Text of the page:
DHARAMSALA, June 6: Dhondup Wangchen, the self-taught Tibetan filmmaker-activist who made the documentary film “Leaving Fear Behind” was released on June 5 after serving a six-year sentence, a statement by Filming for Tibet (FFT), the Switzerland-based production house that produced the documentary said.
After his release from a prison in Xining, the provincial capital of Qinghai, he was driven by the police to his sister’s home in Khotse, about 2 hours ride from Xining.
Dhondup Wangchen thanked all those who supported him while he was in prison and hoped to recover his health and reunite with his family.
“At this moment, I feel that everything inside me is in a sea of tears. I hope to recover my health soon. I would like to express my feeling of deepest gratitude for all the support I received while in prison and I want to be reunited with my family,” the statement quoted Dhondup Wangchen as telling his cousin and president of FFT, Gyaljong Tsetrin in a phone call.
Dhondup’s wife, Lhamo Tso who has been living in the US since 2012 was overjoyed upon hearing about her husband’s release.
“Six years of injustice and painful counting the days ended today. It is a day of unbelievable joy for his parents in Dharamsala, our children and myself. We look forward to be reunited as a family,” the statement quoted Lhamo as saying.
Dhondup Wangchen (born 1974 in Bayen, in Qinghai/Tibet/China) was arrested in 2008 along with his monk assistant, Golog Jigme for interviewing more than 100 Tibetans in the remote areas of eastern Tibet on their opinion on the Beijing Olympics, His Holiness the Dalai Lama and about their lives under Chinese rule. The tapes were smuggled into exile and made into a 25-minute documentary film-“Leaving Fear Behind”.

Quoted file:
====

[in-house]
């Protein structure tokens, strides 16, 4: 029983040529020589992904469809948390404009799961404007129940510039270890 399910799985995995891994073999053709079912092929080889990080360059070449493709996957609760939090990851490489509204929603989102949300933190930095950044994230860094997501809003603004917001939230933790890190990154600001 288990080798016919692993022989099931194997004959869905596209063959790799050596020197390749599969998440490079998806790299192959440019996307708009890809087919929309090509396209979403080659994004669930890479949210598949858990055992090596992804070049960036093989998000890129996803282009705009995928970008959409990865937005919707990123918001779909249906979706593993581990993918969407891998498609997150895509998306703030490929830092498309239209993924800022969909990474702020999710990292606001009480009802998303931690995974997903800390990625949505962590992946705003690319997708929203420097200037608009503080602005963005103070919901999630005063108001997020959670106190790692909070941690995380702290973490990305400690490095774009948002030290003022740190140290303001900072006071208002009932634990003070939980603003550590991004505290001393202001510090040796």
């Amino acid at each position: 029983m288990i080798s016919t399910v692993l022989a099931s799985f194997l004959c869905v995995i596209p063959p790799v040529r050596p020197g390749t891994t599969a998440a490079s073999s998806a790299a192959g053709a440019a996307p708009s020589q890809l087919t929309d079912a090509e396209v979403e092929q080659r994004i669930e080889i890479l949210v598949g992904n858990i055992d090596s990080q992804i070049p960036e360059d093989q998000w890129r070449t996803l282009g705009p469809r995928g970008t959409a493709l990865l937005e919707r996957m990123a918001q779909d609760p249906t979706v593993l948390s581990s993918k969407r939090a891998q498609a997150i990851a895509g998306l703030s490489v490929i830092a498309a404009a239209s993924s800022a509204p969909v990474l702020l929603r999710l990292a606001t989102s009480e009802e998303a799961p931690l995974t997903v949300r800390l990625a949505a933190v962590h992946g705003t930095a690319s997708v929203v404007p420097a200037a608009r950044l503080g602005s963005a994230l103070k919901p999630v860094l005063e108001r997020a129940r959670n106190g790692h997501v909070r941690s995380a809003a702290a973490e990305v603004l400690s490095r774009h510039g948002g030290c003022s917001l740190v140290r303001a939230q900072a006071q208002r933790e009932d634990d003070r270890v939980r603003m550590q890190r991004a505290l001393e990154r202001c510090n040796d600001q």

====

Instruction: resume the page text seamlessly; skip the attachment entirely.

Dhondup Wangchen was sentenced to six years in prison on December 28, 2009 for “subversion of sate power”.
His assistant, Golog Jigme was detained for seven months during which he was severely tortured by the prison authorities. After his release Jigme was constantly harassed by the authorities and rearrested on several occasions.
After escaping from Chinese prison on September 30, 2012 and hiding in the mountains for twenty months following an official order for his arrest on false murder charges, Golog Jigme managed to escape Tibet and reached safely at the Tibetan Reception Centre in Dharamsala on May 18.
The New York Times described the documentary film, “Leaving Fear Behind” as “an unadorned indictment of the Chinese government”. It premiered on August 6, 2008, in Beijing, a few days before the start of the Olympics and was clandestinely screened for foreign reporters in Beijing.
The documentary film has been translated into a dozen languages and has been screened in more than 30 countries worldwide.